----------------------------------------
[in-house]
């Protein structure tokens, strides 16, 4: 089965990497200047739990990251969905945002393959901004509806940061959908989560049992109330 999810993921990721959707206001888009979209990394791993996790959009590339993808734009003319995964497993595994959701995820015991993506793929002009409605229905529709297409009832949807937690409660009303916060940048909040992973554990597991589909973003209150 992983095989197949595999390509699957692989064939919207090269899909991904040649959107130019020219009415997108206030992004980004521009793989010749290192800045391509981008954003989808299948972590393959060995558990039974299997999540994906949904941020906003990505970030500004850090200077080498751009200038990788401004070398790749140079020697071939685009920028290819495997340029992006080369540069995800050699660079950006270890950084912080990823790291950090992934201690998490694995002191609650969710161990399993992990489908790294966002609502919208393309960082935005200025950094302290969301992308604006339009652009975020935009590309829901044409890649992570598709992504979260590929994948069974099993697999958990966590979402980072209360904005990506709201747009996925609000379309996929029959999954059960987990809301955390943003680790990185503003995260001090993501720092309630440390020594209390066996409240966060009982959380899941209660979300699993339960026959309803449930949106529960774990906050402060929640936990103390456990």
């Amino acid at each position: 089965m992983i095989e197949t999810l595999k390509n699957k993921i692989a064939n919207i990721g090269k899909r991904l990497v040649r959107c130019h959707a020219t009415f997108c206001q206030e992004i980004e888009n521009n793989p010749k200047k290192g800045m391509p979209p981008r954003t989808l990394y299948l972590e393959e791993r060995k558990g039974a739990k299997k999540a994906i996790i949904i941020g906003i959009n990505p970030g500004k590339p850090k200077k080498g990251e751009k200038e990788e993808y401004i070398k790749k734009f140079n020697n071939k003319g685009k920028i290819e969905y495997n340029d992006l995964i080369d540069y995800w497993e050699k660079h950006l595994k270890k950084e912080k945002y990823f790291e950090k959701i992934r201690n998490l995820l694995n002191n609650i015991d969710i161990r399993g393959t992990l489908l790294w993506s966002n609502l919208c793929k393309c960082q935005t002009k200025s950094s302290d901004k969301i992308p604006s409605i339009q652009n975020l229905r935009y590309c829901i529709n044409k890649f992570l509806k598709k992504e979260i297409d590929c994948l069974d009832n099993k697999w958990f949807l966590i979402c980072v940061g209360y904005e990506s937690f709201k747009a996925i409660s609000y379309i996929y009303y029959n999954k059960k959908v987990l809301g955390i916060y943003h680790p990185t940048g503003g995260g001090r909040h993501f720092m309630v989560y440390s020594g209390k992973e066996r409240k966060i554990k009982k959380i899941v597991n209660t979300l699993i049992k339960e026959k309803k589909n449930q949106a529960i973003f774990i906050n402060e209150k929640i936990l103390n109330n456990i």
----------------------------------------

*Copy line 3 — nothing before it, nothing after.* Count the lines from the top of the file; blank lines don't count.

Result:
């Amino acid at each position: 089965m992983i095989e197949t999810l595999k390509n699957k993921i692989a064939n919207i990721g090269k899909r991904l990497v040649r959107c130019h959707a020219t009415f997108c206001q206030e992004i980004e888009n521009n793989p010749k200047k290192g800045m391509p979209p981008r954003t989808l990394y299948l972590e393959e791993r060995k558990g039974a739990k299997k999540a994906i996790i949904i941020g906003i959009n990505p970030g500004k590339p850090k200077k080498g990251e751009k200038e990788e993808y401004i070398k790749k734009f140079n020697n071939k003319g685009k920028i290819e969905y495997n340029d992006l995964i080369d540069y995800w497993e050699k660079h950006l595994k270890k950084e912080k945002y990823f790291e950090k959701i992934r201690n998490l995820l694995n002191n609650i015991d969710i161990r399993g393959t992990l489908l790294w993506s966002n609502l919208c793929k393309c960082q935005t002009k200025s950094s302290d901004k969301i992308p604006s409605i339009q652009n975020l229905r935009y590309c829901i529709n044409k890649f992570l509806k598709k992504e979260i297409d590929c994948l069974d009832n099993k697999w958990f949807l966590i979402c980072v940061g209360y904005e990506s937690f709201k747009a996925i409660s609000y379309i996929y009303y029959n999954k059960k959908v987990l809301g955390i916060y943003h680790p990185t940048g503003g995260g001090r909040h993501f720092m309630v989560y440390s020594g209390k992973e066996r409240k966060i554990k009982k959380i899941v597991n209660t979300l699993i049992k339960e026959k309803k589909n449930q949106a529960i973003f774990i906050n402060e209150k929640i936990l103390n109330n456990i």